Richard Parsons, who was named chairman of Citigroup in 2009 just after the bank accepted $45 billion in federal bailouts, will step down from the position, the bank said Friday.
The bank said Michael O'Neill, a Citi board member and the former CEO of Bank of Hawaii Corp., was expected to succeed Parsons. The Citi board will elect a chairman at the bank's annual shareholder meeting in April.
Parsons, 63, the former CEO of Time Warner, has a reputation as a skilled negotiator, diplomat and crisis manager and is one of the most prominent black executives in corporate America.
When he was named chairman, in January 2009, the Citi board faced intense criticism for having invested so heavily in the housing market. Some analysts on Wall Street saw Parson's chairmanship as a continuation of the same supervisory lapses from the board.
Parsons was also an economic adviser on President Barack Obama's transition team, and others saw it as a sign that Citi needed his diplomatic skills at a time when the government had become the bank's largest shareholder.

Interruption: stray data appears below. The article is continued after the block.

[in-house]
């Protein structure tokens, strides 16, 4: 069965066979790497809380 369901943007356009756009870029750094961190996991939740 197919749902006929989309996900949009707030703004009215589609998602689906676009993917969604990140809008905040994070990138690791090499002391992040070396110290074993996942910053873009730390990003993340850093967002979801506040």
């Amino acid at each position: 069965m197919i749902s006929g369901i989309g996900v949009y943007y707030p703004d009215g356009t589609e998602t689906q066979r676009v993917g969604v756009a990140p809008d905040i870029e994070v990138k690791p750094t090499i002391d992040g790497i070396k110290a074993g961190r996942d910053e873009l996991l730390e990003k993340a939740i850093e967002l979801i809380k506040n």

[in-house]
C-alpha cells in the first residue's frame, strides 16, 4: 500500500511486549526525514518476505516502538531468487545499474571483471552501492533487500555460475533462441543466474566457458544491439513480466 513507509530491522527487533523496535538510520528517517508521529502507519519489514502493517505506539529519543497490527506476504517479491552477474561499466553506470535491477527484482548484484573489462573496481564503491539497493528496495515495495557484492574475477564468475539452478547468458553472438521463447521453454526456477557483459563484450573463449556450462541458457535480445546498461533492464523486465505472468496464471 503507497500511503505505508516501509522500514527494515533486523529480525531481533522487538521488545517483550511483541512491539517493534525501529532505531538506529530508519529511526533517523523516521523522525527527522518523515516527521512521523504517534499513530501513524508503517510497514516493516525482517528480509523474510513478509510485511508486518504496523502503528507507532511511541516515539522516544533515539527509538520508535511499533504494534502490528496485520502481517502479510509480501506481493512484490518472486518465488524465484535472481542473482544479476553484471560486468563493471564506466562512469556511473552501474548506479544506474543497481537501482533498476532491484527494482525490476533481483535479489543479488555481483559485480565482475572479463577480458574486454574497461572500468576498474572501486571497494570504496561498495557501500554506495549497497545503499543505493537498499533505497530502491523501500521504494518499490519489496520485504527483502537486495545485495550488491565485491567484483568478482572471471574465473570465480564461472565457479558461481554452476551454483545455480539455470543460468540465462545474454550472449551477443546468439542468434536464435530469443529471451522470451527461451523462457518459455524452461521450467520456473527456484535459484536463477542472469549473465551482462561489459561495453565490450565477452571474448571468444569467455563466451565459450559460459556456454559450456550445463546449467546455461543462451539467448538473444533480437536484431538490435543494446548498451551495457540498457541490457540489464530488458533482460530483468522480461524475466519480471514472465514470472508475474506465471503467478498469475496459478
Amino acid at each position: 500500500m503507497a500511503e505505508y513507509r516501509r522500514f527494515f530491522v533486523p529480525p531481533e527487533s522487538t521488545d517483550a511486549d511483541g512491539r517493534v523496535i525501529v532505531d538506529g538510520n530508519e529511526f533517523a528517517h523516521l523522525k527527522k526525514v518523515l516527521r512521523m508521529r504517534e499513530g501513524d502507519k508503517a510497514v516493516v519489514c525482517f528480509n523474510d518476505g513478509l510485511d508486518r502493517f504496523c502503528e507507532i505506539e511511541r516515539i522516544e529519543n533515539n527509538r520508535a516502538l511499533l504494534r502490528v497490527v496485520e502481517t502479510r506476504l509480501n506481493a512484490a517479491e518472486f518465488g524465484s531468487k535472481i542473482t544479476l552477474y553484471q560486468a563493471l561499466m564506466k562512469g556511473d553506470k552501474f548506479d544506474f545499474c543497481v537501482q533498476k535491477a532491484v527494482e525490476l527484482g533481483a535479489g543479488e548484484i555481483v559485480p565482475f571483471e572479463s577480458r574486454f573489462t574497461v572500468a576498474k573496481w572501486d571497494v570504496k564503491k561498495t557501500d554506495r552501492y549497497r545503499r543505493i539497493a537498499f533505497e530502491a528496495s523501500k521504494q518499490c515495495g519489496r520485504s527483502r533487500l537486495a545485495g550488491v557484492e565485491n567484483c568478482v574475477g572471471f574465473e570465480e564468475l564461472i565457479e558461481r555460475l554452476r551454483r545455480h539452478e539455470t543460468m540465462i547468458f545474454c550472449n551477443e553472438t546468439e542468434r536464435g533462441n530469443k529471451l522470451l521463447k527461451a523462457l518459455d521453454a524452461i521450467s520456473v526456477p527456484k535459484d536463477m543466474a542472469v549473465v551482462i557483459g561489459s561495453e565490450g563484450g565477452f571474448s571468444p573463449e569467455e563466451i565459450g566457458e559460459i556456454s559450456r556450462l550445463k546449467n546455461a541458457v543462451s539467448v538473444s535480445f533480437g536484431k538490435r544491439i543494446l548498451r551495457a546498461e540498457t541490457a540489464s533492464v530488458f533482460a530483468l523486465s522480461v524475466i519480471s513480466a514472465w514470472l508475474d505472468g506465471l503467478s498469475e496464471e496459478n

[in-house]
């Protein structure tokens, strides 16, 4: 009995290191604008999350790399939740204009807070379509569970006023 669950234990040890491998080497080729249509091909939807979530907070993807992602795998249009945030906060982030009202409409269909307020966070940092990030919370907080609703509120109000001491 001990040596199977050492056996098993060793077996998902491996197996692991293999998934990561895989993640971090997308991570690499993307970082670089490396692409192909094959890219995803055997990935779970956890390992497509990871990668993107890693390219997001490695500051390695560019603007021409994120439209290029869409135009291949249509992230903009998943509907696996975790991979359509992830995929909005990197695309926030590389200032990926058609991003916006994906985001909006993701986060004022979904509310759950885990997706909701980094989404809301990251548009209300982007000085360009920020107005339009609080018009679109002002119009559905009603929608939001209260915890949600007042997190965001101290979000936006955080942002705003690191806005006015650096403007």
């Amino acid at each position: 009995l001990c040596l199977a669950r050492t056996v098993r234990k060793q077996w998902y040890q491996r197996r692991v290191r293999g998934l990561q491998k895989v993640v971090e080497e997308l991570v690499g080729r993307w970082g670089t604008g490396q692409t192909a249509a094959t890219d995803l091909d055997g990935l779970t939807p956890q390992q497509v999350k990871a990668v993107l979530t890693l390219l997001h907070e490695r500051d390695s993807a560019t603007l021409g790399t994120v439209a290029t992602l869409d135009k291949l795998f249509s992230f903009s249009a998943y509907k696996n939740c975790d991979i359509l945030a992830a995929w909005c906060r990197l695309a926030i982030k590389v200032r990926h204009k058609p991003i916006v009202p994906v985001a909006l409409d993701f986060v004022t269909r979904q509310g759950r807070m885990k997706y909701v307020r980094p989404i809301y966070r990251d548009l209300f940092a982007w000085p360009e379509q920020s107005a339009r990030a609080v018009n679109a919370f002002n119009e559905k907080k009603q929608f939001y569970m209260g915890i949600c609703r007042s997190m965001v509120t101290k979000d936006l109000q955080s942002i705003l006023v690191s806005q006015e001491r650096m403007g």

Citi, the country's third-largest bank by assets, was the last major bank to repay bailout loans after the financial crisis. It made $11.3 billion last year after losing a combined $40 billion in 2008 and 2009. The government sold the last of its stake in the bank in 2010.
In a statement, Parsons said the bank "still faces a challenging environment, as do all the large banks, but the crisis is behind us." CEO Vikram Pandit said the bank had returned to "a position of strength among its peers" under Parsons' stewardship.
Parsons' departure had been expected on Wall Street. Citi stock, which lost 3 cents Friday to close at $34.10, lost an additional 6 cents in after-hours trading.
Parsons worked in the White House under President Gerald Ford. He was rumored as a potential candidate to succeed New York Mayor Michael Bloomberg, before Bloomberg sought and was elected to a third term in 2009, but declined to run.
Two other Citi board members are also leaving.